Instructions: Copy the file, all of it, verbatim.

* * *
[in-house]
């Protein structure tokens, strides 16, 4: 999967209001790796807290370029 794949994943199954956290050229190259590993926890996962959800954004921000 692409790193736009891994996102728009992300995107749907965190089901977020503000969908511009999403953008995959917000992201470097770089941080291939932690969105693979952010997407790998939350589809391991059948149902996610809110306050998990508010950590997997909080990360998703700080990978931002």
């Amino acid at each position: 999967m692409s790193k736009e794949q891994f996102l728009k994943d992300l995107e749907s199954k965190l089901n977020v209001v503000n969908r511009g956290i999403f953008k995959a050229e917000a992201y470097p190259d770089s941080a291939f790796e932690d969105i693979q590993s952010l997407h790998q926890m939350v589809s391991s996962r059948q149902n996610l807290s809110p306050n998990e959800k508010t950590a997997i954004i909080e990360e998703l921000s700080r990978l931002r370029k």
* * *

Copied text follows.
[in-house]
């Protein structure tokens, strides 16, 4: 999967209001790796807290370029 794949994943199954956290050229190259590993926890996962959800954004921000 692409790193736009891994996102728009992300995107749907965190089901977020503000969908511009999403953008995959917000992201470097770089941080291939932690969105693979952010997407790998939350589809391991059948149902996610809110306050998990508010950590997997909080990360998703700080990978931002």
């Amino acid at each position: 999967m692409s790193k736009e794949q891994f996102l728009k994943d992300l995107e749907s199954k965190l089901n977020v209001v503000n969908r511009g956290i999403f953008k995959a050229e917000a992201y470097p190259d770089s941080a291939f790796e932690d969105i693979q590993s952010l997407h790998q926890m939350v589809s391991s996962r059948q149902n996610l807290s809110p306050n998990e959800k508010t950590a997997i954004i909080e990360e998703l921000s700080r990978l931002r370029k």